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DIAMONDS AND DUST

Written by Vicki Hinze

On March 29, 2005

Anyone who’s been writing for any length of time, and selling (or trying to sell) what they write, knows that a writer eats a lot more dust than she does diamonds. Often, it’s sheer grit and determination that keeps her going, which is why writing with purpose is crucial.

I’ve officially been a writer eighteen years. God, I just figured that up and couldn’t believe it! I sound like my parents, asking myself, “Where did they go?” But the truth is, I know exactly where they went. They went into me chasing the dream of being a full-time, employed writer who made enough money to sufficiently support herself.

I’ve never wanted to be rich. I don’t equate money with success. Material possessions beyond what we need are just stuff. I love beautiful things. But I have beautiful things and I know that they aren’t enough. One needs inner fulfillment, purpose, when driven in a career that demands you open your mind, your heart and your soul and invite the world to peek inside and see what you’re made of and why. In my world, it is fulfillment that equals success.

Writing isn’t easy. The work itself is huge challenge. Creating something out of thin air… Something logical that makes people… Well, it’s two-thirds sweat and one-third magic, and that’s the simple truth.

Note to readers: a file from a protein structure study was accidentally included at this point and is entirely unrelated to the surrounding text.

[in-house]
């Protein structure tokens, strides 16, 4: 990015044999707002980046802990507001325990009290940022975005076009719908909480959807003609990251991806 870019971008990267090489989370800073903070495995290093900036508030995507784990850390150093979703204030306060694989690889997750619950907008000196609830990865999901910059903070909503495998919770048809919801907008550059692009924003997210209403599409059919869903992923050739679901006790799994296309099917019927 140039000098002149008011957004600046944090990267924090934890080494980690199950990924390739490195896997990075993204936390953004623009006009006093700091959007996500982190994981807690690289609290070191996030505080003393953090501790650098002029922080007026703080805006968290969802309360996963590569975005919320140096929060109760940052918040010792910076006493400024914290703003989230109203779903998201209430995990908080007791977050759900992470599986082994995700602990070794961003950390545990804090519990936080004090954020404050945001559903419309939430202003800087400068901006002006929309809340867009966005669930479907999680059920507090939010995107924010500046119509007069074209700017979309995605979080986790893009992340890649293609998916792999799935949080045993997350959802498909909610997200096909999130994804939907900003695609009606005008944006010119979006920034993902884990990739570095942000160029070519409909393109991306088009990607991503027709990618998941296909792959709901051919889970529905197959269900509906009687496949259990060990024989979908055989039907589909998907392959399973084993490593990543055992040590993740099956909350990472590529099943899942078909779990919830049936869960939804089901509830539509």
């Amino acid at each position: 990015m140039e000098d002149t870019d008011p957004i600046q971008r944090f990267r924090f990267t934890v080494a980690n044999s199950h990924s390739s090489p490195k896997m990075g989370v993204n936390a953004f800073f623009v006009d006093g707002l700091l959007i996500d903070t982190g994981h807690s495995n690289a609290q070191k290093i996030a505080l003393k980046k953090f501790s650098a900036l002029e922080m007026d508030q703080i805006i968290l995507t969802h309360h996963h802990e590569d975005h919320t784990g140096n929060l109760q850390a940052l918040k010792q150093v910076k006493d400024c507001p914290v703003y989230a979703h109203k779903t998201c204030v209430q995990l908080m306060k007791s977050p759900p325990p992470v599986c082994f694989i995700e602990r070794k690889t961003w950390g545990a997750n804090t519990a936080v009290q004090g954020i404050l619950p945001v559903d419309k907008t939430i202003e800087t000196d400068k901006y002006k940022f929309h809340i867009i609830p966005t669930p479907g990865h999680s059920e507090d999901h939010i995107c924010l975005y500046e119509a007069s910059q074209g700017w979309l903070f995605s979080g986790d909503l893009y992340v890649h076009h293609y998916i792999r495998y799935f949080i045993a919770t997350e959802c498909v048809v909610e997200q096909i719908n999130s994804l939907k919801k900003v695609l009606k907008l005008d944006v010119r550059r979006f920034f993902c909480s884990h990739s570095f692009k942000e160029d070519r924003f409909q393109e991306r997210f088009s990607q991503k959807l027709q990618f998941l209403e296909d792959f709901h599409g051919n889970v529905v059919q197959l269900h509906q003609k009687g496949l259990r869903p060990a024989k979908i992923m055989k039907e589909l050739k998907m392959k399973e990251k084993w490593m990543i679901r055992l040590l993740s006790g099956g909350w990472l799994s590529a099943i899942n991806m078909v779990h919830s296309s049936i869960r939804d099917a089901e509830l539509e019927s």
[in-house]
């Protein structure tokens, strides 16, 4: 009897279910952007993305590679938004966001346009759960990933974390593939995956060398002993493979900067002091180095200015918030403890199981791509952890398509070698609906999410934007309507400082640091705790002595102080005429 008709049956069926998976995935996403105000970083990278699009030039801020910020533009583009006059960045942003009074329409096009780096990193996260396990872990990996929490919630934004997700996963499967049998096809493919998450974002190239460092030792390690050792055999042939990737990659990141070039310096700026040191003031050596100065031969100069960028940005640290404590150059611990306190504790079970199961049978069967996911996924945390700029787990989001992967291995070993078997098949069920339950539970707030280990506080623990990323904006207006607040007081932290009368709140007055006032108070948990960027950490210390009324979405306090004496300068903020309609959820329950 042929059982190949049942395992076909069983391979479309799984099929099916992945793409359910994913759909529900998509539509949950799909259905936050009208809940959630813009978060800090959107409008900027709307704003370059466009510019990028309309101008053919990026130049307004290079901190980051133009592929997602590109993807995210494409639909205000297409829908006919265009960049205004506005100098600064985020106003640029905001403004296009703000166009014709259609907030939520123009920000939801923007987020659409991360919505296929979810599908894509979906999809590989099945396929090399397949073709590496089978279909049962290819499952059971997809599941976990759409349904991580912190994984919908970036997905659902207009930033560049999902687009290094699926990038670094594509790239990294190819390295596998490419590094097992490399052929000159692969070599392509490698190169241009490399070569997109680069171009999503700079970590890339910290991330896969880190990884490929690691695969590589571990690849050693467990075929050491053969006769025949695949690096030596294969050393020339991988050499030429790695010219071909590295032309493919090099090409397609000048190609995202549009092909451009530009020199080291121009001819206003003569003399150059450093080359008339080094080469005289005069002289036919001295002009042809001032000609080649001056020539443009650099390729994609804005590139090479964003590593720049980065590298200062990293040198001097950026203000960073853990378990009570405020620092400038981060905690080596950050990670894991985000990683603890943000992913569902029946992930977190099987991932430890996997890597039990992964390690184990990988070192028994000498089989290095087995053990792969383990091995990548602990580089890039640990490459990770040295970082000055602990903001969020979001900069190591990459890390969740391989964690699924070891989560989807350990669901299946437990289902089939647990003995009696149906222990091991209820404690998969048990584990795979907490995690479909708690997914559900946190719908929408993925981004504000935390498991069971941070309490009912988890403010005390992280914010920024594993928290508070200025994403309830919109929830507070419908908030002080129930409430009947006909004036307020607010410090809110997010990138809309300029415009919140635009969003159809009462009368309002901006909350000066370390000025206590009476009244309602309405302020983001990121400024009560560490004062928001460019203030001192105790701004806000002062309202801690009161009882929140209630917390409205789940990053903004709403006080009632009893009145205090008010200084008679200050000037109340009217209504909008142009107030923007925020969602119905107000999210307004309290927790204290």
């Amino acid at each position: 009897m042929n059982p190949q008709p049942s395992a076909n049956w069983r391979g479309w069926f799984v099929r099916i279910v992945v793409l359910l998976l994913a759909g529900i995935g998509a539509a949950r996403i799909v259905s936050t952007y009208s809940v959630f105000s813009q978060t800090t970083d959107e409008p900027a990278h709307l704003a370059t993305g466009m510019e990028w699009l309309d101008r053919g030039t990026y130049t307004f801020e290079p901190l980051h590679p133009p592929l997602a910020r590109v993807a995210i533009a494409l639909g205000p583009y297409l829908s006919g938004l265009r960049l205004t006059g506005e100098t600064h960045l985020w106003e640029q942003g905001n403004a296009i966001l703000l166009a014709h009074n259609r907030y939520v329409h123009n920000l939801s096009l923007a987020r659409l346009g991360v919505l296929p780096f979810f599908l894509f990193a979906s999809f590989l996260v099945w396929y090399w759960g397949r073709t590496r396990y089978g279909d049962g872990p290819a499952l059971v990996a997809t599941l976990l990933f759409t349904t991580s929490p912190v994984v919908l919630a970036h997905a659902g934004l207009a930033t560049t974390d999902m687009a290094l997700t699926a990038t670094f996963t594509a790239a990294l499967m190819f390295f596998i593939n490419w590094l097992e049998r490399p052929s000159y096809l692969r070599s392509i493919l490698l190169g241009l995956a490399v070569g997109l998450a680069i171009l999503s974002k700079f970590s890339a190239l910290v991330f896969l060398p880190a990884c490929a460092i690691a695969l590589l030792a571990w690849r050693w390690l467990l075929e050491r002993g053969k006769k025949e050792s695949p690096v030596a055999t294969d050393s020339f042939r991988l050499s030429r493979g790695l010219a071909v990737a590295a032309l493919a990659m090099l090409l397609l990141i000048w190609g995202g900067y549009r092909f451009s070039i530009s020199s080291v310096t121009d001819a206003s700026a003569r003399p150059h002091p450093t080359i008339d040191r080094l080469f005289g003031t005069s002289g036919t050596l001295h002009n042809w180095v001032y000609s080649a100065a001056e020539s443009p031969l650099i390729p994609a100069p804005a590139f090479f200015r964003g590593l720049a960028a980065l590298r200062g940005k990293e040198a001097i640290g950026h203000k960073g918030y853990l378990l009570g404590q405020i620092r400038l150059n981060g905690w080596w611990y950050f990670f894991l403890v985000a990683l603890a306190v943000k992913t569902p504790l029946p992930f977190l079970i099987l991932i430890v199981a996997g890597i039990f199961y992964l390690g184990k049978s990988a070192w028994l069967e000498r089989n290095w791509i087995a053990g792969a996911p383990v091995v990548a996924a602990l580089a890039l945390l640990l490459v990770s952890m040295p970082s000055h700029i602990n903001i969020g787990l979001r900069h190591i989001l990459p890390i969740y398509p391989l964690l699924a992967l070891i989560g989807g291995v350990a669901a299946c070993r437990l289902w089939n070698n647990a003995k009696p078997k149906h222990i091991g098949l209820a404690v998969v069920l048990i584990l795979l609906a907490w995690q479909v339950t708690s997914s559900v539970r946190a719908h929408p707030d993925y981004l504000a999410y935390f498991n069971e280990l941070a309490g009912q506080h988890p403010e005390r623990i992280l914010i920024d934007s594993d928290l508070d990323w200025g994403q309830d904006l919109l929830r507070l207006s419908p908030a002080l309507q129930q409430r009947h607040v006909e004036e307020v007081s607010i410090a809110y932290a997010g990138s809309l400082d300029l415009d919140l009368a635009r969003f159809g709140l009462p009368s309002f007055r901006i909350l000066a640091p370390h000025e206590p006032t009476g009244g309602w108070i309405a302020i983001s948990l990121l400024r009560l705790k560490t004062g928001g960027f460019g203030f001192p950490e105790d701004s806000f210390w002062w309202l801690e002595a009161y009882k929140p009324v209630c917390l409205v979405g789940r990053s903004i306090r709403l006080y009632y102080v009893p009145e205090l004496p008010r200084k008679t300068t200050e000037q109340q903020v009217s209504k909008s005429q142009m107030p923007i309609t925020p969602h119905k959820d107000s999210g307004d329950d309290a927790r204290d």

We’ve all heard, “Ass to leather” is required to finish a book. We’ve all heard that a writer must be in the right place at the right time with the right project to sell a book. We all know that there’s an x-factor in writing that can’t be taught no matter how hard one who has it tries to share it.

We suffer the frustrations–can’t get the scene just right. The rhythm, pacing is off. The character isn’t breathing–who cares what happens to her? And then there’s the rejections: too risky, too similar to another book we’ve just bought. And then we sell the story, and the promotion for it is non-existent, the reviews are stellar–or not–and no one, not even close friends can find the book in the store because the print run is next to nothing.